“Where we are was drilled for oil and gas back in the 1940s by the Germans,” he explains.

“Essentially they drilled the shallow oil horizons, but deeper is the tight gas target between 2,000 and 3,000 metres.

“Gas has been flowed from those reservoirs back in the 1980s. In the old Yugoslavia they drilled down with some prehistoric completion techniques and flowed the gas.

“So 10Bcf has been flowed from the horizons we are chasing. So it is not as if there is no production history.

“Essentially it (Pg-11) is very much a technical exercise. This is tight gas, but a borderline conventional/ unconventional play if that makes sense. We are a borderline tight play.

“In the US the technology to stimulate gas from tight sands has evolved significantly in the last 20 years and is now bread and butter stuff in the industry.

“So what we are doing is not cutting edge. It has been done before, just not in this field.

“We are looking at this Pg-11 well and as far as we are concerned we expect it to be a conventional producer.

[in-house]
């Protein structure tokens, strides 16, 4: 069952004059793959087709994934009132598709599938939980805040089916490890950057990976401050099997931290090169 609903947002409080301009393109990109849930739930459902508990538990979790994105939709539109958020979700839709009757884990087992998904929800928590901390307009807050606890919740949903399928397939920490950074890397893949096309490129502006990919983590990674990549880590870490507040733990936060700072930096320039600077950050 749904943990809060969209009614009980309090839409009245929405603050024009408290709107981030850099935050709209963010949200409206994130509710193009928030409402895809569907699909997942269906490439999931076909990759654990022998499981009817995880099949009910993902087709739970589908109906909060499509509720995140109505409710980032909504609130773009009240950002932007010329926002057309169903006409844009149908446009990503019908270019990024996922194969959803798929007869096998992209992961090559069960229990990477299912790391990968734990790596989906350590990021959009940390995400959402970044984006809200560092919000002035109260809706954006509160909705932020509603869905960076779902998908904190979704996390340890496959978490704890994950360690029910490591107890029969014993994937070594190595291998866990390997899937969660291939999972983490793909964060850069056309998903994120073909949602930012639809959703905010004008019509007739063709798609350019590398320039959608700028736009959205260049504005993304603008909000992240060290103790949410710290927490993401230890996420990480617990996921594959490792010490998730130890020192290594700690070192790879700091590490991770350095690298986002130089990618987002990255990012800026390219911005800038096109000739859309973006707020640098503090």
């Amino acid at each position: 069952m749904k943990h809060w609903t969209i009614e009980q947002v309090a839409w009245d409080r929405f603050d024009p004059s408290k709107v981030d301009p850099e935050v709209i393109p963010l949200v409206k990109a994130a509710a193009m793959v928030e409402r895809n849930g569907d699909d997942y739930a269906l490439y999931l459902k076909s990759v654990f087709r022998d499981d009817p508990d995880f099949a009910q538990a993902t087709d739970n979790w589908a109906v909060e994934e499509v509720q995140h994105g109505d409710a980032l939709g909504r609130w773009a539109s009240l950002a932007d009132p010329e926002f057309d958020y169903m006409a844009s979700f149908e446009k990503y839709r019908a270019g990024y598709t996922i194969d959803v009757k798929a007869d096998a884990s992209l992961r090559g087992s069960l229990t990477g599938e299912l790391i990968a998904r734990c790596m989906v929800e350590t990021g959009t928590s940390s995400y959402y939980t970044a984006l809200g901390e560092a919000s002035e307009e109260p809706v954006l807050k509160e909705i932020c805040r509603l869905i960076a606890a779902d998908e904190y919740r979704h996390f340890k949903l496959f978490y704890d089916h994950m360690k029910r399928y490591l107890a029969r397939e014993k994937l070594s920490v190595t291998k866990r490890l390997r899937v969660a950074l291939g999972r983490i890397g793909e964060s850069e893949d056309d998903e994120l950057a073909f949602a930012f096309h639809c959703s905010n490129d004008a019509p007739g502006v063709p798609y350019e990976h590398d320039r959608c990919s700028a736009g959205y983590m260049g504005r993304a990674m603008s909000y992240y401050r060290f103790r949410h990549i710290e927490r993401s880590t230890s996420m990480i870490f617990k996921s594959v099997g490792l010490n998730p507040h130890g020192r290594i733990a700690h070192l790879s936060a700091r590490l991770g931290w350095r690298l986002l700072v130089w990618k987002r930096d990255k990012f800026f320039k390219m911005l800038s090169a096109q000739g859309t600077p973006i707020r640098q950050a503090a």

“But that’s not the main reason for this drill. The project will be a good project if it flows conventionally.

“However if we can bring this unconventional stimulation to it, the project is significant. We are talking a multiple of your flow rate using unconventional stimulation.”

As I mentioned earlier, there are other projects of interest in the Ascent portfolio that are perhaps the icing on the cake.

Switzerland is a case in point. Ascent sold its operation there in April to eCORP Europe for 8 million euros. However it retains the right to acquire 45 per cent of any discovery from the Hermrigen 2, Essertines 2 and Linden 2 appraisal wells by paying its share of the drilling costs.

Cunningham calls it a "no risk look” at a 150 billion cubic feet gas project.

“It is a big target, we always wanted to drill it,” he adds.

“The deal we have done is the best in the industry I know. “We get our money upfront and if it is successful we get to back into it. It is a free exploration option.”

Elsewhere the group has the promising Latina Valley oil project in Italy and two offshore blocks in the Netherlands, where it must decide by Christmas whether to bring in a farm-in partner, or surrender the licence.

“In each area including Slovenia, we are operating in a low risk regulatory environment, not deep water Africa,” Cunningham points out.

“We are not off the coast of Ghana or Indonesia. We are in an area where you can be fairly robust in drilling with a low risk of interference. We can drill cheaply in a safe regulatory environment.”